Figures show Norwegian self-sufficiency
Photo: Kjersti Kildahl
In 2019, the self-sufficiency ratio, or the amount of domestic food consumption calculated as caloric intake, was 43%. If we exclude fish, the ratio is 42%. Adjusted for imported feed concentrate, it falls to 34%. In the last 10 years, it has varied from 41% to 48%.
These figures originate from the basis prepared by NIBIO for agricultural policy negotiations.
The self-sufficiency is calculated in energy, but protein, kilos or money can also be used. Natural fluctuations in weather and yield affect self-sufficiency.
"Variations in food grain harvests explain a large part of the annual changes in the self-sufficiency," says Lars-Johan Rustad. "For example, the dry year of 2018 had consequences for food and feed production that continued into 2019."
"Grain in the form of flour" represents almost 30% of total energy consumption. Meat represented 13% in 2019, and is the second-largest food product. The self-sufficiency ratio for livestock products is generally high. It is noticeably lower for plant products.
Discussions often use the phrases "self-sufficiency based on Norwegian feed" or "excluding fish." Imported input factors other than feed concentrate are also important. The coronavirus situation of 2020 demonstrated this in terms of foreign labor.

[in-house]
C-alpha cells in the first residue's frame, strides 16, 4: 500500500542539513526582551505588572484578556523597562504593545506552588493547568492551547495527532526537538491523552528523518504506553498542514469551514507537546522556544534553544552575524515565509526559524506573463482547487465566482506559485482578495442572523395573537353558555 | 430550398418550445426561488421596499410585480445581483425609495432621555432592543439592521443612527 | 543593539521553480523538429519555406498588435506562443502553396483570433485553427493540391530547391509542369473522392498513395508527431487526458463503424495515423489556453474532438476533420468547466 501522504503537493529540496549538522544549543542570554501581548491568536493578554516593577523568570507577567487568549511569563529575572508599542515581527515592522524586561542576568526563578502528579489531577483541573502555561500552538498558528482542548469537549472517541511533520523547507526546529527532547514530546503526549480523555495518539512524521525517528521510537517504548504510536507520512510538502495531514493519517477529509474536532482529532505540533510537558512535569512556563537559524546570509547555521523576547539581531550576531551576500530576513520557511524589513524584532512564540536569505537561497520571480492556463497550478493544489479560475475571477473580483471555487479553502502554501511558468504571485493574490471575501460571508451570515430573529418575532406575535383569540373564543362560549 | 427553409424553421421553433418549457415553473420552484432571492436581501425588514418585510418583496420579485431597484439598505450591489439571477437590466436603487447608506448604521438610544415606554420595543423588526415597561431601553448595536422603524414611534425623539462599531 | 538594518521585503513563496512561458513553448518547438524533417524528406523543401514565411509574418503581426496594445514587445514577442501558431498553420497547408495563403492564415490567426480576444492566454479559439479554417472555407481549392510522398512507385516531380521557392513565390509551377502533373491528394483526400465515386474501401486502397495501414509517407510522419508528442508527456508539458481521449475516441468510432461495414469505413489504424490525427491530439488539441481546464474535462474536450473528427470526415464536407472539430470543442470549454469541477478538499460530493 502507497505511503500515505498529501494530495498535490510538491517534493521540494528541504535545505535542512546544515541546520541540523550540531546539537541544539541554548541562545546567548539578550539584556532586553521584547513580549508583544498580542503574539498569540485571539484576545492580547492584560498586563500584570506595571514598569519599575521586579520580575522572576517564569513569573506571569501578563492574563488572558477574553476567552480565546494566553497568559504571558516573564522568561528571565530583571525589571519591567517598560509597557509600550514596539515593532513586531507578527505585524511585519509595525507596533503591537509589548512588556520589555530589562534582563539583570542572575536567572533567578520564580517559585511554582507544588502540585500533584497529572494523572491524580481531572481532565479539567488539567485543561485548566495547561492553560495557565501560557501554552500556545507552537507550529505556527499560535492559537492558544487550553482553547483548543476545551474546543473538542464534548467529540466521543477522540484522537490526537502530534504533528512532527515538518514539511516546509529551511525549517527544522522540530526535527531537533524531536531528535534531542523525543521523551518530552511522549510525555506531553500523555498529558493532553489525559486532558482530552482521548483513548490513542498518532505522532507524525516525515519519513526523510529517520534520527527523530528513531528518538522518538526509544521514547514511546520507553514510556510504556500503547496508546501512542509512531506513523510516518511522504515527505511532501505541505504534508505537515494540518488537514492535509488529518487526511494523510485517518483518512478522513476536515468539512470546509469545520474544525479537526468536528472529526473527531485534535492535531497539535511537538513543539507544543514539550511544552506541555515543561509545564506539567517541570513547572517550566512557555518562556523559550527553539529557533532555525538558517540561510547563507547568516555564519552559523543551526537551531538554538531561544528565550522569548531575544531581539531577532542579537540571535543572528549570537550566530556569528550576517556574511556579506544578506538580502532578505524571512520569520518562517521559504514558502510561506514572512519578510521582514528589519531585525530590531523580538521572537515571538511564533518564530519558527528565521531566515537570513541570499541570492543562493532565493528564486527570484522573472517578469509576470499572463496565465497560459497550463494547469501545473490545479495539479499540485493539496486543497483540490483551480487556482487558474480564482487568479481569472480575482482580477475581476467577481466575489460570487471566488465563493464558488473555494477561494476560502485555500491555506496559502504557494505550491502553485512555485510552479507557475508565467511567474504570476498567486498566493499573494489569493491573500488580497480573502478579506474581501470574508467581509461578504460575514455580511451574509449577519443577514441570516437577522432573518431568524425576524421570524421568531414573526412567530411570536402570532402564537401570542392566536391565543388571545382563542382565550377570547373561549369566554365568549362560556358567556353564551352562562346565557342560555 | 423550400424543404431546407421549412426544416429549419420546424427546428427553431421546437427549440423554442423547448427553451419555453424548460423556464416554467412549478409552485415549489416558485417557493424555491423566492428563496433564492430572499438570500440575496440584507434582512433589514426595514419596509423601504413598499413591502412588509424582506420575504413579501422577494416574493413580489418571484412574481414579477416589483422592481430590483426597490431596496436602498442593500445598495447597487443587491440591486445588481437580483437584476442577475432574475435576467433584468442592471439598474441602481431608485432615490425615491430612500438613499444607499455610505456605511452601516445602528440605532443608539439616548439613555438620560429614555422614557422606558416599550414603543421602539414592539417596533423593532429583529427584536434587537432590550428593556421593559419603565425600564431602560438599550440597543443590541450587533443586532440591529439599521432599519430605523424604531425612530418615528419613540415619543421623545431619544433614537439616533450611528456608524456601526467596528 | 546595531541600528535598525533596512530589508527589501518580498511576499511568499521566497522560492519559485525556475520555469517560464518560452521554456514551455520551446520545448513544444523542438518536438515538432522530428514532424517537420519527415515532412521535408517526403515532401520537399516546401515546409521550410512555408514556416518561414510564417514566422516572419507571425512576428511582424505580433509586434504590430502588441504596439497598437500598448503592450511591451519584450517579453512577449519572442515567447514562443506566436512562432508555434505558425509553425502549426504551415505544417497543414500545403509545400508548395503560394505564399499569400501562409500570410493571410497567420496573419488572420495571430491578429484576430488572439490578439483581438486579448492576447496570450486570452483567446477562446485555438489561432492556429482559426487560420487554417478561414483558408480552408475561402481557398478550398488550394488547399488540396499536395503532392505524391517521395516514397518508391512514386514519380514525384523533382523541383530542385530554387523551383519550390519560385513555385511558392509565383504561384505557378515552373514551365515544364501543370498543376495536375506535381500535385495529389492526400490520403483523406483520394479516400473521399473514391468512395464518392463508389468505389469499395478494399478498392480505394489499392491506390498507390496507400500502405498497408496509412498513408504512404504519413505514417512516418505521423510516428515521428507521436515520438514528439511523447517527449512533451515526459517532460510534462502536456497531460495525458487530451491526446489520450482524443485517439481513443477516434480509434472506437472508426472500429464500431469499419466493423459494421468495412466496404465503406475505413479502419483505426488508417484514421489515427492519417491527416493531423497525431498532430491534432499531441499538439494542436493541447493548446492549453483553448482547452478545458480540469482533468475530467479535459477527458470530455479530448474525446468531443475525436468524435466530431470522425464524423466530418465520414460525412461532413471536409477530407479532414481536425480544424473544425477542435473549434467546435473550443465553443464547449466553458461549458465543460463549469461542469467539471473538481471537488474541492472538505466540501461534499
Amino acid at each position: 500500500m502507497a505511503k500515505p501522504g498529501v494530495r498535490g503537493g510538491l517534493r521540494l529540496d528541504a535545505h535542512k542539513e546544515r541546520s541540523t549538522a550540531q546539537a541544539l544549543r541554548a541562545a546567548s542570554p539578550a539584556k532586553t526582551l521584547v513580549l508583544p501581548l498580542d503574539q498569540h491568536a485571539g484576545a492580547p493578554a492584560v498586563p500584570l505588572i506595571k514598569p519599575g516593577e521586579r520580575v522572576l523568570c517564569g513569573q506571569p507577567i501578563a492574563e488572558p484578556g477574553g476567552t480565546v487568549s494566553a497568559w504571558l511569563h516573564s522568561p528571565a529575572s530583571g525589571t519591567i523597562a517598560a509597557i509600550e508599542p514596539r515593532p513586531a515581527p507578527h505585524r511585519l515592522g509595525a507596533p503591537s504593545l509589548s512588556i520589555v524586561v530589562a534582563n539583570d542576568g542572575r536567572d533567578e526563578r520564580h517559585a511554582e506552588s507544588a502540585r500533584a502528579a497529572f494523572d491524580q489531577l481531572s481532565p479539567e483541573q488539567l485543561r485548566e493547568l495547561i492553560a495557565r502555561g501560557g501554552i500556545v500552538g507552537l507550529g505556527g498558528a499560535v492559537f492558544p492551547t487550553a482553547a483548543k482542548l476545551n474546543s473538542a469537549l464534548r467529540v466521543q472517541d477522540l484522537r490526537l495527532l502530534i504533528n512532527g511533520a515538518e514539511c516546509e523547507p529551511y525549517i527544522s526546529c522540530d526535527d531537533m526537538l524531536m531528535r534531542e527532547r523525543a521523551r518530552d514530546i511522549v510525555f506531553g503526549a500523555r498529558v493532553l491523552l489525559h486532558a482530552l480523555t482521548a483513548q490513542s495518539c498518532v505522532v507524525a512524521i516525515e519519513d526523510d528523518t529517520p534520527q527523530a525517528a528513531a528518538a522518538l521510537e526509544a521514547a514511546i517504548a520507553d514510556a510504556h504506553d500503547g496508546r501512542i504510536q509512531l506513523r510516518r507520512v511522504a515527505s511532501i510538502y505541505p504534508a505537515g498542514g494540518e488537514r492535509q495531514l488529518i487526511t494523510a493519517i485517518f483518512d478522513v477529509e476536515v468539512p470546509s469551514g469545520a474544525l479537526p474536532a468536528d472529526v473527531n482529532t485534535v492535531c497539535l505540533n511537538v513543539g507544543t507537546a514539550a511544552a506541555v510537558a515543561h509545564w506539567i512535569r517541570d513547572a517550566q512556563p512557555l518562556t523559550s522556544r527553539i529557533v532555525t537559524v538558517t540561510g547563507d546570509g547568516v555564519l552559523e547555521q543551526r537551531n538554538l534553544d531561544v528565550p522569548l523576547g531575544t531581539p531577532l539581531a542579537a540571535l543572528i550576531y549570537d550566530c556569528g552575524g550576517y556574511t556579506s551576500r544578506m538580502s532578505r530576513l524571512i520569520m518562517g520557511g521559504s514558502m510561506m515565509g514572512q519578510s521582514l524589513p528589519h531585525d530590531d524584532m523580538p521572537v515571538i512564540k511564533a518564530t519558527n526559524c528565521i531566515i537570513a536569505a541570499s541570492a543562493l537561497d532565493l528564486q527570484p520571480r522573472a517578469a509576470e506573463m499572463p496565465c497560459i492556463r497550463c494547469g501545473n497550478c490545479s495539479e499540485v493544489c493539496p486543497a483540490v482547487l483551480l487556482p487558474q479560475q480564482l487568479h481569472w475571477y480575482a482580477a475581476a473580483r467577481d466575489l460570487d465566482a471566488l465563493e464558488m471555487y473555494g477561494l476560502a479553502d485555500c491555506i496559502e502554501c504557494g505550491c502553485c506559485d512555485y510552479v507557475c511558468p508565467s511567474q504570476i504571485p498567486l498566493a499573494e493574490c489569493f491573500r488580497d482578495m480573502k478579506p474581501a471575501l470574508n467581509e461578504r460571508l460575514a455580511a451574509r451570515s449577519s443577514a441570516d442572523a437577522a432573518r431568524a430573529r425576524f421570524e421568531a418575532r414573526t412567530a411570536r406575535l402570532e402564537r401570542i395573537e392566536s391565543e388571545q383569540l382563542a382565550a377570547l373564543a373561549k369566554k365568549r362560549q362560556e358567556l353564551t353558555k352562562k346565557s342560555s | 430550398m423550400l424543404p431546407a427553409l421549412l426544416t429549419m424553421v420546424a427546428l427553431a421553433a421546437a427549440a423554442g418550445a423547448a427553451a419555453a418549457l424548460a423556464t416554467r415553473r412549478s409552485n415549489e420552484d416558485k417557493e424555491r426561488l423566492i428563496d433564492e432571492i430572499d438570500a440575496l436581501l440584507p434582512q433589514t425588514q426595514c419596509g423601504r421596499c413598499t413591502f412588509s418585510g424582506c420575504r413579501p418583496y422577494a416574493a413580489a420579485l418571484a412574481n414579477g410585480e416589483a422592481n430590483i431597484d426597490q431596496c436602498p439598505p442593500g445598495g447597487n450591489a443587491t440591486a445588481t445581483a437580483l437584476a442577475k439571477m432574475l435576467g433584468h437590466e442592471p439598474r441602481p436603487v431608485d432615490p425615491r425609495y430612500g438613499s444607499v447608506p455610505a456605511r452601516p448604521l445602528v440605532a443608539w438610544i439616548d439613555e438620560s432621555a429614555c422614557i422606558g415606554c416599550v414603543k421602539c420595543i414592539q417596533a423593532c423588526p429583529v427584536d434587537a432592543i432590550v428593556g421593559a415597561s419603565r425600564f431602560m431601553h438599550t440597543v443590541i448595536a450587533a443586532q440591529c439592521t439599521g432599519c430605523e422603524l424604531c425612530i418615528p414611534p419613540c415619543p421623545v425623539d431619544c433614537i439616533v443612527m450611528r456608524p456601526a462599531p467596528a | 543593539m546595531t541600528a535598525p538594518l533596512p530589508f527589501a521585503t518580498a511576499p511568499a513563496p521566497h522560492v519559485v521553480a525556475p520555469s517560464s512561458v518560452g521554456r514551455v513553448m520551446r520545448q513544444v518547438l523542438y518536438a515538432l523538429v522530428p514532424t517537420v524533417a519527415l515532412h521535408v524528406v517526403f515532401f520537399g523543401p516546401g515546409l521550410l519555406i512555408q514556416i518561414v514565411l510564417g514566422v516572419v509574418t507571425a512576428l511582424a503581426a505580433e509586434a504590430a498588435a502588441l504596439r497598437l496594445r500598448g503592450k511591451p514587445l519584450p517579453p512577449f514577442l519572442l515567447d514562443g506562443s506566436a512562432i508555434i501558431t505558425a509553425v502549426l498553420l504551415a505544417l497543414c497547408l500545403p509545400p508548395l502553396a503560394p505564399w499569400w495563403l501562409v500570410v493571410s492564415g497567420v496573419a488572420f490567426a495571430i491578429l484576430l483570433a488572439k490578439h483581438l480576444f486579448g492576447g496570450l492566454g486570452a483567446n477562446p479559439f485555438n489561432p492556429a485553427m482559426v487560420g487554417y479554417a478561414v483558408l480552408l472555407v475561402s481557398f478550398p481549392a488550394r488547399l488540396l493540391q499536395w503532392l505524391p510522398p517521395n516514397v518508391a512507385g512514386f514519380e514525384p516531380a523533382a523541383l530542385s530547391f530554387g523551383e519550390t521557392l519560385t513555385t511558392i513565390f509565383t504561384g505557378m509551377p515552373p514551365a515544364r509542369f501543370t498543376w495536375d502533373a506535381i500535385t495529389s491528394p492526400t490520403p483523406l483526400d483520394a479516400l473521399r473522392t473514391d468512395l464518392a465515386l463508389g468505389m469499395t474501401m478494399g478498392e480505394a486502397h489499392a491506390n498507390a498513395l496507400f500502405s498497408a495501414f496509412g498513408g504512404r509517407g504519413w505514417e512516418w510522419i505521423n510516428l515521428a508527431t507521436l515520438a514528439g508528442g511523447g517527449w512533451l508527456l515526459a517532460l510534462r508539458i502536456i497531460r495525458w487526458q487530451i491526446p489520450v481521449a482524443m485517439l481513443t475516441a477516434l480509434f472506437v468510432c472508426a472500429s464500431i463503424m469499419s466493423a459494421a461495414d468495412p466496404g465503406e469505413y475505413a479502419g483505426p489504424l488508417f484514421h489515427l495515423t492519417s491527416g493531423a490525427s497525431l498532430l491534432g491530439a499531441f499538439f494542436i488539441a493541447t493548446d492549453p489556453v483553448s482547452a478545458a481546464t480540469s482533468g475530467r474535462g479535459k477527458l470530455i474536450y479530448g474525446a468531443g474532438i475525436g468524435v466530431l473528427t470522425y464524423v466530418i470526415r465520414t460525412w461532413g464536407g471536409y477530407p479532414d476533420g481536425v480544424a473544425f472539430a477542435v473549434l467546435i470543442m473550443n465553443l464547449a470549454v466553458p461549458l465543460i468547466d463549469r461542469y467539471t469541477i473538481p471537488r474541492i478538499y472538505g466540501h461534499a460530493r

The coverage ratio (SSR) shows how much Norwegian food we could have consumed if exported food from Norway was part of domestic consumption. It is often around 90%, and in 2019 it was 86%. Fish for export represents most of the difference between the self-sufficiency and coverage ratios.
The self-sufficiency and coverage ratio (SSR) tell us little about our self-sufficiency in a crisis. They are not measured on self-sufficiency preparedness or food security.
"In a prolonged crisis situation, many aspects of our current diet and production are likely to change. More plant production would probably focus more on food for humans and less on animal feed," Rustad comments.